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Christian J. for Global Health     Open Access   (Followers: 1)
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Christian Journal for Global Health
Number of Followers: 1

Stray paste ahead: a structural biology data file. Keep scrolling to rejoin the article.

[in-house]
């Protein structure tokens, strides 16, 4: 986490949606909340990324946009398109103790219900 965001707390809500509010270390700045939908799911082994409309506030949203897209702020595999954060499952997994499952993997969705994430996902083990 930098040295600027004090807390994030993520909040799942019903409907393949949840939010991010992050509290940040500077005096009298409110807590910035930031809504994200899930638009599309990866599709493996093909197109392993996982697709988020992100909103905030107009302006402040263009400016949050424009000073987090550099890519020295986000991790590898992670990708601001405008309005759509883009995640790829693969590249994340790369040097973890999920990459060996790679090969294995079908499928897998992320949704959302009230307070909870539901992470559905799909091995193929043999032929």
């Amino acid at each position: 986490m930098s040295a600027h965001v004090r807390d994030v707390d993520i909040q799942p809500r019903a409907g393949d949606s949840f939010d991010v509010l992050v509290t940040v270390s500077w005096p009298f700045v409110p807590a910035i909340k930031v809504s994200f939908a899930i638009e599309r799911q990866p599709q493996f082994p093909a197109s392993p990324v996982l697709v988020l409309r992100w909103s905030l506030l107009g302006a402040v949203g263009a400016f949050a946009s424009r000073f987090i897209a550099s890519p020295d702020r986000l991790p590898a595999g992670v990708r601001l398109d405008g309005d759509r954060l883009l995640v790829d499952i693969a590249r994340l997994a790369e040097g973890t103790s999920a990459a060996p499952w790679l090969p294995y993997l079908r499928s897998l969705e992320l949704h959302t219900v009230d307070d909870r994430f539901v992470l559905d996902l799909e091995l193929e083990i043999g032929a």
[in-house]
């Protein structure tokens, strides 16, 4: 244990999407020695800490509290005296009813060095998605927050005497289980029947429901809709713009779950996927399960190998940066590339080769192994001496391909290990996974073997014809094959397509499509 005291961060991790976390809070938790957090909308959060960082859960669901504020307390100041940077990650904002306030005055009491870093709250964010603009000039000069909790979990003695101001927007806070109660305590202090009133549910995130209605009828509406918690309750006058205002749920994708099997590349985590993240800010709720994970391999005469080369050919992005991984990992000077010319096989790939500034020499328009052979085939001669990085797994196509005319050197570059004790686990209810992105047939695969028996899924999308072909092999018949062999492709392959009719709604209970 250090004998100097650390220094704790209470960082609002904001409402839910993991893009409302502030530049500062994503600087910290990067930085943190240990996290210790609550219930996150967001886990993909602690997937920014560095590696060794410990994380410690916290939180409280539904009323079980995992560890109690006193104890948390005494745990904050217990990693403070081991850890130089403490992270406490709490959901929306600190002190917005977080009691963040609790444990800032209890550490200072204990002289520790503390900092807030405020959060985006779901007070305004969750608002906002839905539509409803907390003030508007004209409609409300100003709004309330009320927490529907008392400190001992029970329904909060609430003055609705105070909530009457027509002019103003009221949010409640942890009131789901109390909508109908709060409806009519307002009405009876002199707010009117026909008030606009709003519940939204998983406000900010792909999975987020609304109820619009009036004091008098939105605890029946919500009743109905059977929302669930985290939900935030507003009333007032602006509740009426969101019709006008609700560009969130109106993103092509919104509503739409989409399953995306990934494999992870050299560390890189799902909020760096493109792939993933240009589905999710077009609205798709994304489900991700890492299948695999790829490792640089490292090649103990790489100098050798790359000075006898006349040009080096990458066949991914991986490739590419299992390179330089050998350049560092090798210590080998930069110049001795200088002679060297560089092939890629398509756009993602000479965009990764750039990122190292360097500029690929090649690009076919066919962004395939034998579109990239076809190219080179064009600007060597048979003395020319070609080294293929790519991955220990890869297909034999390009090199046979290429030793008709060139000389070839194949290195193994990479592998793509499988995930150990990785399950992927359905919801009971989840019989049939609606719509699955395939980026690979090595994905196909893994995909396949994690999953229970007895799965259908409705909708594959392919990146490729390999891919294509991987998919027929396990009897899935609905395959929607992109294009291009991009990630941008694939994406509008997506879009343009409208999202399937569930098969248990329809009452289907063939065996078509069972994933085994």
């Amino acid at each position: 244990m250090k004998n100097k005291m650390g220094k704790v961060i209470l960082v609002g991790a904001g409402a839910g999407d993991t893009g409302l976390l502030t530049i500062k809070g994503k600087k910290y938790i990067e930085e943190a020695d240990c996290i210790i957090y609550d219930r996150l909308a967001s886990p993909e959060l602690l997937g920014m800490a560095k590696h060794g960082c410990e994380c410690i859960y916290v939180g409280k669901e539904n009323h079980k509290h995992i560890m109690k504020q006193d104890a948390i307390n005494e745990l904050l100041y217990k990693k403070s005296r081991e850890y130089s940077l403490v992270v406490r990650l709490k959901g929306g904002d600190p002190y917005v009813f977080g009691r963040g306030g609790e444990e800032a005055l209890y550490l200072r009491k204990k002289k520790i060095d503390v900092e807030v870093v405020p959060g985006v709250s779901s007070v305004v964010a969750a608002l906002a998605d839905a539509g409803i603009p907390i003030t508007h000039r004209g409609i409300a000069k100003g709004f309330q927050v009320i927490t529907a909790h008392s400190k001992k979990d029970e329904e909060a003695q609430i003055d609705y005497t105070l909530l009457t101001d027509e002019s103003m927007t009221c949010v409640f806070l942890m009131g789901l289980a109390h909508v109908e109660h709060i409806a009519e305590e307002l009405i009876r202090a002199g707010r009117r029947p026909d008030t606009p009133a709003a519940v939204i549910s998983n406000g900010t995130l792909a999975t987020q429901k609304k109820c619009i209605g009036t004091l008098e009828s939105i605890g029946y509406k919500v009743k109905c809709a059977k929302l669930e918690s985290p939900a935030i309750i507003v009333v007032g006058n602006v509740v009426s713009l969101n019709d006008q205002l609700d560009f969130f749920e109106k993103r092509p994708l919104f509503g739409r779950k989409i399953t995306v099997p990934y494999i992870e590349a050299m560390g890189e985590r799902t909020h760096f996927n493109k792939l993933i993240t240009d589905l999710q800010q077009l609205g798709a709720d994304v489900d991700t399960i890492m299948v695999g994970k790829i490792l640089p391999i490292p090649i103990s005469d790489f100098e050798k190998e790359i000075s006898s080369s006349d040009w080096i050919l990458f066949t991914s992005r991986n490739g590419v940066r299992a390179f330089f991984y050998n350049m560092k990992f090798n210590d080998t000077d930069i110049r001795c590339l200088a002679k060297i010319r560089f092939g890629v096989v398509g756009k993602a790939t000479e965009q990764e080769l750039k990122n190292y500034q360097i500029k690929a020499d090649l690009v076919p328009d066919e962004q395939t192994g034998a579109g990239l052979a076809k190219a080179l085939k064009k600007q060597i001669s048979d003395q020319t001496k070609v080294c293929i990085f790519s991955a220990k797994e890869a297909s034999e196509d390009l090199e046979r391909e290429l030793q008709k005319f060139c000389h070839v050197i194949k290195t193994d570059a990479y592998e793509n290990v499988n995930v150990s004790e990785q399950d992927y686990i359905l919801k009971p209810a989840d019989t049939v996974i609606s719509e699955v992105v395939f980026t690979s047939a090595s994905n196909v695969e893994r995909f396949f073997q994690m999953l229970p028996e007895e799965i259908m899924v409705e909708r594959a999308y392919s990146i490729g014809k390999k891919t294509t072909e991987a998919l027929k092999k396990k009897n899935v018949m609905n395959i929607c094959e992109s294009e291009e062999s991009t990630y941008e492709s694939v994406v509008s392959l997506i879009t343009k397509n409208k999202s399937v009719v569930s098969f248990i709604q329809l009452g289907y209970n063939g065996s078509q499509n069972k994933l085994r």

This is an Open Access Journal Open Access journal
ISSN (Online) 2167-2415
Published by Center for Health in Mission Homepage  [1 journal]
  • Evidence of Church Unity for Global Health

    • Authors: H Elliott Larson
      Pages: 1 - 1